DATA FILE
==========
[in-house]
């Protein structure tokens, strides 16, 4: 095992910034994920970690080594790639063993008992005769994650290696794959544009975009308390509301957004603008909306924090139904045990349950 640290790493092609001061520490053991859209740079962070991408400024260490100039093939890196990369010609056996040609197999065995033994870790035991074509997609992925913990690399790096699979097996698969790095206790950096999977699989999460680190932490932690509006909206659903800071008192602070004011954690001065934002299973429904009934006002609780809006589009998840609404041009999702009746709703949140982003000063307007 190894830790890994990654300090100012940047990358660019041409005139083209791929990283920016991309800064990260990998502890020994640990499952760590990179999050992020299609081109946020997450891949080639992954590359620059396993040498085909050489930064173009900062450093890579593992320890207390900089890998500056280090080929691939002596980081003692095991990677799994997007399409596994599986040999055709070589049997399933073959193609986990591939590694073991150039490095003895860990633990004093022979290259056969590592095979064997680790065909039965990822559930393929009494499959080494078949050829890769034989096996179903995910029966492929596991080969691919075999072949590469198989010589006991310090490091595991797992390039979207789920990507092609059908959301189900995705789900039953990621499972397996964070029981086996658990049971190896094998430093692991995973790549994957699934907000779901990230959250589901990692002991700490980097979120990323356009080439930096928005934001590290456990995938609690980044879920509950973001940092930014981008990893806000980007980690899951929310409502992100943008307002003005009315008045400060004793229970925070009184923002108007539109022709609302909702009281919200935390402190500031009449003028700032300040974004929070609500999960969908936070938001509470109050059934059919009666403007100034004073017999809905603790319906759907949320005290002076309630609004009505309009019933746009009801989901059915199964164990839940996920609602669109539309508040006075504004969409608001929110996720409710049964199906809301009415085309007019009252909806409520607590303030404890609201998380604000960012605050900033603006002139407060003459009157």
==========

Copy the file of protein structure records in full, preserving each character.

[in-house]
């Protein structure tokens, strides 16, 4: 095992910034994920970690080594790639063993008992005769994650290696794959544009975009308390509301957004603008909306924090139904045990349950 640290790493092609001061520490053991859209740079962070991408400024260490100039093939890196990369010609056996040609197999065995033994870790035991074509997609992925913990690399790096699979097996698969790095206790950096999977699989999460680190932490932690509006909206659903800071008192602070004011954690001065934002299973429904009934006002609780809006589009998840609404041009999702009746709703949140982003000063307007 190894830790890994990654300090100012940047990358660019041409005139083209791929990283920016991309800064990260990998502890020994640990499952760590990179999050992020299609081109946020997450891949080639992954590359620059396993040498085909050489930064173009900062450093890579593992320890207390900089890998500056280090080929691939002596980081003692095991990677799994997007399409596994599986040999055709070589049997399933073959193609986990591939590694073991150039490095003895860990633990004093022979290259056969590592095979064997680790065909039965990822559930393929009494499959080494078949050829890769034989096996179903995910029966492929596991080969691919075999072949590469198989010589006991310090490091595991797992390039979207789920990507092609059908959301189900995705789900039953990621499972397996964070029981086996658990049971190896094998430093692991995973790549994957699934907000779901990230959250589901990692002991700490980097979120990323356009080439930096928005934001590290456990995938609690980044879920509950973001940092930014981008990893806000980007980690899951929310409502992100943008307002003005009315008045400060004793229970925070009184923002108007539109022709609302909702009281919200935390402190500031009449003028700032300040974004929070609500999960969908936070938001509470109050059934059919009666403007100034004073017999809905603790319906759907949320005290002076309630609004009505309009019933746009009801989901059915199964164990839940996920609602669109539309508040006075504004969409608001929110996720409710049964199906809301009415085309007019009252909806409520607590303030404890609201998380604000960012605050900033603006002139407060003459009157």